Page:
This is definitely a Zen-tinged haiku or senryu (I would place it in the senryu box). With its humor, it shows the frustration of learning and of unlearning.
have I learned nothing?
only conflicting answers
© Mark Meyer
“Have I learned nothing?” is a common feeling someone gets when they are learning something new–and in the case of Zen, it could be for “advanced” learners as well. It could have two meanings: learning what nothing is, and learning nothing at all. The question is itself a conundrum. In Zen, feeling emptiness within–having a lack of ego and conditioning–is a “goal” to achieve. Learning something is not quite the goal of Zen: usually, it is about unlearning what we have learned.
The second line makes more sense in the context of previously mentioned statements. Answers in Zen are usually malleable and practitioners of its art try not to stick to ideas.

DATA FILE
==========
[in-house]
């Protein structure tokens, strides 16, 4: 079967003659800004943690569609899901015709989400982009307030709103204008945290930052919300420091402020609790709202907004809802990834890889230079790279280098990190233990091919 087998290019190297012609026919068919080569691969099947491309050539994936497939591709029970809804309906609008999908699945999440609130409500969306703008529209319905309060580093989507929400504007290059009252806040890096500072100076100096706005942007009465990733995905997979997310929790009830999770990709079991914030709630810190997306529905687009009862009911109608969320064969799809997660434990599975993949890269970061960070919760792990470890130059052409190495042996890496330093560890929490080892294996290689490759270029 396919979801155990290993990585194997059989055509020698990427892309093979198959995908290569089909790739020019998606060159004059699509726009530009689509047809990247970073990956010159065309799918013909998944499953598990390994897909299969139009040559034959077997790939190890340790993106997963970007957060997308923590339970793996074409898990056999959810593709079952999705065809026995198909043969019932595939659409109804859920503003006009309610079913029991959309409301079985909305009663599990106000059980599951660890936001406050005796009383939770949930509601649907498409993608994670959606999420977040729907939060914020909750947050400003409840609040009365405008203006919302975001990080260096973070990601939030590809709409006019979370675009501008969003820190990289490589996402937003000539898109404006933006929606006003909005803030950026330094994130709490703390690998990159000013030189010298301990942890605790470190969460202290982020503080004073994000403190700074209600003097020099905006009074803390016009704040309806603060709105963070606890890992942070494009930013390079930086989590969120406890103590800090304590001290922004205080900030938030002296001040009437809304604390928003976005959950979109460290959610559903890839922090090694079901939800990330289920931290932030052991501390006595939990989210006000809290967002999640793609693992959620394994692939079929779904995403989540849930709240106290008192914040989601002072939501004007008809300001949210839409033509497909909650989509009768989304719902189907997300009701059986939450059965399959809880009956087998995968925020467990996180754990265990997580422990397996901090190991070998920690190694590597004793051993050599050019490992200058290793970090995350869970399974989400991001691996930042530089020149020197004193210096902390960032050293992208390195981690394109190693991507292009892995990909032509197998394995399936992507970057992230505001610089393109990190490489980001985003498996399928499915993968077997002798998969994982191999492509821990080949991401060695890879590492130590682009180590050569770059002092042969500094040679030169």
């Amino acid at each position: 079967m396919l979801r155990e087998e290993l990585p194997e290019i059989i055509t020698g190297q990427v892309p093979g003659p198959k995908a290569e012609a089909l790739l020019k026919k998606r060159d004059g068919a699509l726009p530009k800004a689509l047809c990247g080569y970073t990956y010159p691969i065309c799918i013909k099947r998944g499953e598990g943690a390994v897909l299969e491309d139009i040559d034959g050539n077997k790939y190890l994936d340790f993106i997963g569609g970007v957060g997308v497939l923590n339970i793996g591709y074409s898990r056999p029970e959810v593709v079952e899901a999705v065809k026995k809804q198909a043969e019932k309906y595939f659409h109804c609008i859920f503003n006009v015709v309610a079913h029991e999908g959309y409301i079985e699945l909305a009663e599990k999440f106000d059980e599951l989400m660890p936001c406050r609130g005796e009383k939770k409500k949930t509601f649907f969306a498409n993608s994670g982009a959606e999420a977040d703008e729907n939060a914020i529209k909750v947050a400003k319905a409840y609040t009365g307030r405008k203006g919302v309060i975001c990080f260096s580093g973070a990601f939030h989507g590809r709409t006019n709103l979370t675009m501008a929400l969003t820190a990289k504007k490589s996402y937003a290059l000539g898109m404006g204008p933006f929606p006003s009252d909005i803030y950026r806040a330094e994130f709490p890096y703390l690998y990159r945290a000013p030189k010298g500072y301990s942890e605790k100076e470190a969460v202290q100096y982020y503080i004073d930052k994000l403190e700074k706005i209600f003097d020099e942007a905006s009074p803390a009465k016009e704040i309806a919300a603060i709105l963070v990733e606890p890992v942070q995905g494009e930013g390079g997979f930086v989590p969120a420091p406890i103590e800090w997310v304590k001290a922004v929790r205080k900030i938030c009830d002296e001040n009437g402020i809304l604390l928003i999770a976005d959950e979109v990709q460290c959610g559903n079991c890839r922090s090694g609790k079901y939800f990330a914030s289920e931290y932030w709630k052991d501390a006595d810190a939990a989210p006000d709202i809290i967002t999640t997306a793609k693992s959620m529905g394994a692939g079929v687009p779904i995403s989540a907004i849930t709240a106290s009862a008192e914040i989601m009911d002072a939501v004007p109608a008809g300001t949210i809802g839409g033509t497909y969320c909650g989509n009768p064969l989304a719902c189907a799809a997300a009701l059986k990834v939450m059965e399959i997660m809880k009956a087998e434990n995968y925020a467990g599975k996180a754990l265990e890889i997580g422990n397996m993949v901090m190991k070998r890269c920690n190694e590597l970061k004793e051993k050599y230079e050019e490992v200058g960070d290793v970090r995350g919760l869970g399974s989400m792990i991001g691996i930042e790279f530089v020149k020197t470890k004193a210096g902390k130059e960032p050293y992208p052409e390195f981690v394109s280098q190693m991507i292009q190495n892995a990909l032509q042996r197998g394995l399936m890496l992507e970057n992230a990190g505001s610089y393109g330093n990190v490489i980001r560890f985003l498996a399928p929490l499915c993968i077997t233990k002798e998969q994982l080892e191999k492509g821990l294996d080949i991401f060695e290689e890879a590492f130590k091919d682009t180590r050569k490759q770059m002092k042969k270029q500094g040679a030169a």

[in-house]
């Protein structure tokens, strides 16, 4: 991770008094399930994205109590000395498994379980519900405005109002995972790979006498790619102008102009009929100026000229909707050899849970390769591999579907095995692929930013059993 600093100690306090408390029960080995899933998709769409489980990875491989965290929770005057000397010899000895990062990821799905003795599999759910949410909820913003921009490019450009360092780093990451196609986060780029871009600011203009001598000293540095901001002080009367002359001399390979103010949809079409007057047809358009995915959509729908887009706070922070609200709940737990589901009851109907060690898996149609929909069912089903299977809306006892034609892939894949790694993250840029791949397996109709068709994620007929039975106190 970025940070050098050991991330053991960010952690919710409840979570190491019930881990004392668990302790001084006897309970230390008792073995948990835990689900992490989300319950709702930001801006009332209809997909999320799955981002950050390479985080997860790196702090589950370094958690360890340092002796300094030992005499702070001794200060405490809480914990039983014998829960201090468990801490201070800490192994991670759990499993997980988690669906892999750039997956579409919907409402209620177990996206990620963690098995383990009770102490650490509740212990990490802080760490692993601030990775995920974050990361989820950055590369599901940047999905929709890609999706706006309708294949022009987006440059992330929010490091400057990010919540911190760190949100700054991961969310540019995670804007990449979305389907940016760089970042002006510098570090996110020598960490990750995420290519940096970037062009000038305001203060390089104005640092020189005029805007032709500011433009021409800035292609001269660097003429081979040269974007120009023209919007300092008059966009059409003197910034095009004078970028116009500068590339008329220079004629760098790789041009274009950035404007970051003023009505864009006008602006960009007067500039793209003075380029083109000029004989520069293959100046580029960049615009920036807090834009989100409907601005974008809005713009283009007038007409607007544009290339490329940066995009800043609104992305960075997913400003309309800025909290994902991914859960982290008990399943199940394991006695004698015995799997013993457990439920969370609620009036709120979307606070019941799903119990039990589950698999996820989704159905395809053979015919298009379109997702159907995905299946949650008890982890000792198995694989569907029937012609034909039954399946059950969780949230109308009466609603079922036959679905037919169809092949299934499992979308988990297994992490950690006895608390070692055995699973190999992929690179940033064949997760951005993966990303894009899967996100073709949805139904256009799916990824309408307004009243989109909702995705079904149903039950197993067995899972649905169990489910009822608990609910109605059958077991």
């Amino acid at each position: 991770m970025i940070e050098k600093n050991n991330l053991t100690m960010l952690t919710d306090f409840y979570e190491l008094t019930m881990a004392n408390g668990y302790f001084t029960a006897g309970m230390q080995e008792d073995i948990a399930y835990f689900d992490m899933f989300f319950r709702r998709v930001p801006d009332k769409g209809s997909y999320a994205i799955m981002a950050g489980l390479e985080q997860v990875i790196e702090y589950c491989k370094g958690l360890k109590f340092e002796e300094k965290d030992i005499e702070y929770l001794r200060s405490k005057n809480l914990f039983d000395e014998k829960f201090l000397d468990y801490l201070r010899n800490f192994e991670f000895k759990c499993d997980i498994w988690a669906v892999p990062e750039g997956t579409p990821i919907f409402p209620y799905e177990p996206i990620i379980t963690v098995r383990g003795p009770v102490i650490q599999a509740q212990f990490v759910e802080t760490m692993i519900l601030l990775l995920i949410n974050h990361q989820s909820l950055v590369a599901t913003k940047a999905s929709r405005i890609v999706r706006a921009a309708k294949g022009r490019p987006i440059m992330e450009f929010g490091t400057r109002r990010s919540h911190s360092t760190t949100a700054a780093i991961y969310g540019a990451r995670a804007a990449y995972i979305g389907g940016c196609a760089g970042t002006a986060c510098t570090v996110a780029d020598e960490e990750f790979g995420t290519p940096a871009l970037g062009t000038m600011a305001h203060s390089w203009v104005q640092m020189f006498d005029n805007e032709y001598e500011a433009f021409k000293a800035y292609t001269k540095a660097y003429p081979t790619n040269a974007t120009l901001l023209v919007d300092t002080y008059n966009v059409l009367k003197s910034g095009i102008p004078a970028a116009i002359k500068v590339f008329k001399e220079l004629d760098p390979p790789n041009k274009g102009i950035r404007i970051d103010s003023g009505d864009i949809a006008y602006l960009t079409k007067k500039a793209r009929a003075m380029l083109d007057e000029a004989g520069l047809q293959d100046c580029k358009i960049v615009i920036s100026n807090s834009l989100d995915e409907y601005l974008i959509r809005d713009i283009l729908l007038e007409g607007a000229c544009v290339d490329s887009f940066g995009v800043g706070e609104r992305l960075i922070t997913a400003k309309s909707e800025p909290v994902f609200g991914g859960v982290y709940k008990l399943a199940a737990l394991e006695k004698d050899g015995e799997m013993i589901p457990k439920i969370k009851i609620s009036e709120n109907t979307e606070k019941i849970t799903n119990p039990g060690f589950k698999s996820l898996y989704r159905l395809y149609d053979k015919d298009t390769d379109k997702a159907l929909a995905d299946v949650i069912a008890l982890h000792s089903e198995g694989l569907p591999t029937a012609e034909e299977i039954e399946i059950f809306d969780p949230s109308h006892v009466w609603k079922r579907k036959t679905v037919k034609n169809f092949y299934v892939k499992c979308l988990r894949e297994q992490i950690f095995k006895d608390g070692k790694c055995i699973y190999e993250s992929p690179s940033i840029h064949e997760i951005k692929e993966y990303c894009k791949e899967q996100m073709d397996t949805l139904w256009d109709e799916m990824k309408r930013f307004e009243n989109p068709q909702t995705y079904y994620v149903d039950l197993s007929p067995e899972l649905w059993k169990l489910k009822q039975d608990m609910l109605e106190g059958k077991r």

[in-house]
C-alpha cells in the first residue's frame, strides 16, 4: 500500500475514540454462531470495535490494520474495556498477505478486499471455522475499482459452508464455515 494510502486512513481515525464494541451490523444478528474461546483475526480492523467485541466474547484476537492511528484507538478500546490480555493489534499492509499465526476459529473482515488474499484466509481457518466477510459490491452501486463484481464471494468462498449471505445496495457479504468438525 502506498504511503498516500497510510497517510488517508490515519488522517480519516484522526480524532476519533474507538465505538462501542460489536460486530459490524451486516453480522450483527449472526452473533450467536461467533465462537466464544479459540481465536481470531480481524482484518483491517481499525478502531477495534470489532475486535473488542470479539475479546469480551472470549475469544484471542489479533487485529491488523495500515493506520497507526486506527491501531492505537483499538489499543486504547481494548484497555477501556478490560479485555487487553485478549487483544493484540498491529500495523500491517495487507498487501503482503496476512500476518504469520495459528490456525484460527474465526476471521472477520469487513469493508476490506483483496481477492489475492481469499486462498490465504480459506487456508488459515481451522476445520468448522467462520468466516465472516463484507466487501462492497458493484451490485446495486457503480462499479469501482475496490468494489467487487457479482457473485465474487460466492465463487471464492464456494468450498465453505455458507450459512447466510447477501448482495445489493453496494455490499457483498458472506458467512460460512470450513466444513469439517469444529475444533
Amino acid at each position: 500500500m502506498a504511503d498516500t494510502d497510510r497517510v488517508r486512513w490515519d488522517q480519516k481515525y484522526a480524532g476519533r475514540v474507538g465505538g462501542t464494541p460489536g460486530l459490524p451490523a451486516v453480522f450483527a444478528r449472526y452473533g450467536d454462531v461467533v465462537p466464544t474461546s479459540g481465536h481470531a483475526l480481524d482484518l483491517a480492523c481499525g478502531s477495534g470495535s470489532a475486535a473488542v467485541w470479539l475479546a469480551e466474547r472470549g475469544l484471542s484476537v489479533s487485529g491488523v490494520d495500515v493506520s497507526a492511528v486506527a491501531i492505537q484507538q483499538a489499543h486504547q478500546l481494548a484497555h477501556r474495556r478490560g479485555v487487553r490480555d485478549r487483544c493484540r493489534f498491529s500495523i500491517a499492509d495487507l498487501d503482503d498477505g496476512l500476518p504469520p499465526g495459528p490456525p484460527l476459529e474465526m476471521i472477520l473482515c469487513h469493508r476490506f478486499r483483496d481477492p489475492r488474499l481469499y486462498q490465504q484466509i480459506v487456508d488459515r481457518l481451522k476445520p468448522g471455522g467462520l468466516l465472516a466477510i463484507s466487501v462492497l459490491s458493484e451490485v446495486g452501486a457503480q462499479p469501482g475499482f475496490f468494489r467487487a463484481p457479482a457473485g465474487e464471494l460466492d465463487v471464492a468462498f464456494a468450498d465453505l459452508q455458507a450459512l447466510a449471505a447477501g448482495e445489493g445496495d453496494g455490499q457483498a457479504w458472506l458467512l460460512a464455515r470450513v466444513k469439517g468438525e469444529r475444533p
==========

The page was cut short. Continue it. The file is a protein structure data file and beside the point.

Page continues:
We don’t know the exact reason the sensei (teacher) laughs. It may be in the humor of asking this question in the first place, the teacher seeing the contorted face of the student, the teacher recognizes the student is making a joke about his learning, or feeling joy from knowing that he does not need to know answers, or all of the above.
In the poem, you can feel the frustration and comedy in the moment. It is simply written, but gets straight to the point. The “l” sound runs through it with “learned” “only” “conflicting” “laughing.” To me, the “l’ sound gives it a lilting feeling, which makes it more whimsical.
The simplicity of this piece has a lot to it actually: philosophy, anti-philosophy, and the endearing relationship between a student and a teacher.
– Nicholas Klacsanzky